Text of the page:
from The American Heritage® Dictionary of the English Language, 4th Edition
- n. A deciduous tree (Oxydendrum arboreum) of the eastern United States, having drooping terminal panicles of small, white, urn-shaped flowers. Also called sorrel tree.
from Wiktionary, Creative Commons Attribution/Share-Alike License
- n. A North American deciduous shrubby tree, of the genus Oxydendrum, having deep fissures in its bark, and sour tasting leaves
- n. An Australian tree, of the genus Hibiscus; the sorrel tree
from the GNU version of the Collaborative International Dictionary of English
- n. The sorrel tree.
from The Century Dictionary and Cyclopedia
- n. See Oxydendrum.
from WordNet 3.0 Copyright 2006 by Princeton University. All rights reserved.
- n. deciduous shrubby tree of eastern North America having deeply fissured bark and sprays of small fragrant white flowers and sour-tasting leaves
Beekeeper-the sourwood is my favorite is there more where that came from?????
Nor are those who have a "sweet tooth" forgotten, for on the west side of the French Broad river, where the sourwood is the thickest and the wild flowers most varied and luxuriant, an apiary has been placed.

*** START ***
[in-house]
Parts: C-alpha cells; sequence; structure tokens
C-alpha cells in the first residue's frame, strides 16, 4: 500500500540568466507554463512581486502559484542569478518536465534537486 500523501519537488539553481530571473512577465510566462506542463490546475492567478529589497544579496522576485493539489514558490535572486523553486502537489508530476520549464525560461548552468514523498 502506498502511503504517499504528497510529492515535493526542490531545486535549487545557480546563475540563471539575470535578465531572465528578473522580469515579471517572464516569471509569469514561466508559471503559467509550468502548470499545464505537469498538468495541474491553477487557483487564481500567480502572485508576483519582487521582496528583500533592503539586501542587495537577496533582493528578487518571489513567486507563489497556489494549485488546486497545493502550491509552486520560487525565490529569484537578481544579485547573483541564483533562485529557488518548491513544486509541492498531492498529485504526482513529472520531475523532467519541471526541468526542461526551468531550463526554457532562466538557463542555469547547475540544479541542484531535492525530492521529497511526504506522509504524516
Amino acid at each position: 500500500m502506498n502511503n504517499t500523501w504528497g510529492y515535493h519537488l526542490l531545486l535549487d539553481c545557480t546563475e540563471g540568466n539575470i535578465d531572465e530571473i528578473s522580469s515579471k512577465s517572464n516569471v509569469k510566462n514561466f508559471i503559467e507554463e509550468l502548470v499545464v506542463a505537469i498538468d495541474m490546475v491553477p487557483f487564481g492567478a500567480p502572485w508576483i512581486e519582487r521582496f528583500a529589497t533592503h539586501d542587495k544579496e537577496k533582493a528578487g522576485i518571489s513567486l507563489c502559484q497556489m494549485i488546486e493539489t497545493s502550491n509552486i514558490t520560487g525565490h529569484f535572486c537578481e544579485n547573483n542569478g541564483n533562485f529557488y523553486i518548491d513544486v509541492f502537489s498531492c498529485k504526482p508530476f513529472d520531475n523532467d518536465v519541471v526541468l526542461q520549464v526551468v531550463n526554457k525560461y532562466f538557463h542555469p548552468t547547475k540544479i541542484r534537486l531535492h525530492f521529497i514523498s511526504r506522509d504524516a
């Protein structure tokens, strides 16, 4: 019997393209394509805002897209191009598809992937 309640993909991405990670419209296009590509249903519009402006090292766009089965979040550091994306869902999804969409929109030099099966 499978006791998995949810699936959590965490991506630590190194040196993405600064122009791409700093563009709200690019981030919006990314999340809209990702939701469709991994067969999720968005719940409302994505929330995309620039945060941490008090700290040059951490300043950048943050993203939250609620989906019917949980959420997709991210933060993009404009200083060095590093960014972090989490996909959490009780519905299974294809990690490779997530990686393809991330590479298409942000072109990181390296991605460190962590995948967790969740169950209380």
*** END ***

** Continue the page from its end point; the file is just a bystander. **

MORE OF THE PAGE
"The things they left out were trash trees like the sourwood, which is never going to be a straight, beautiful tree."
The sourwood honey crop is often affected by rain and gloomy weather.
The sourwood and blackberry are flavors new to me and likely the best I ever tasted.
He did tell me today the sourwood and blackberry is all gone but he still has a good supply of some of the other flavors.
I plan to take all the sourwood and blackberry he has left for immediate disposal.
"Some of the people who think they've been buying sourwood all these years have actually been buying corn syrup, and they have no idea what they're missing," Ambrose said.
"You can go to roadside stands throughout the western part of the state and they'll try to sell you Karo syrup and swear it's sourwood honey," said Charles Heatherly, a North Carolina beekeeper.
That is one of my favorite paths, there is a shady spot under the nearby sourwood tree where I can stand or sit and contemplate.
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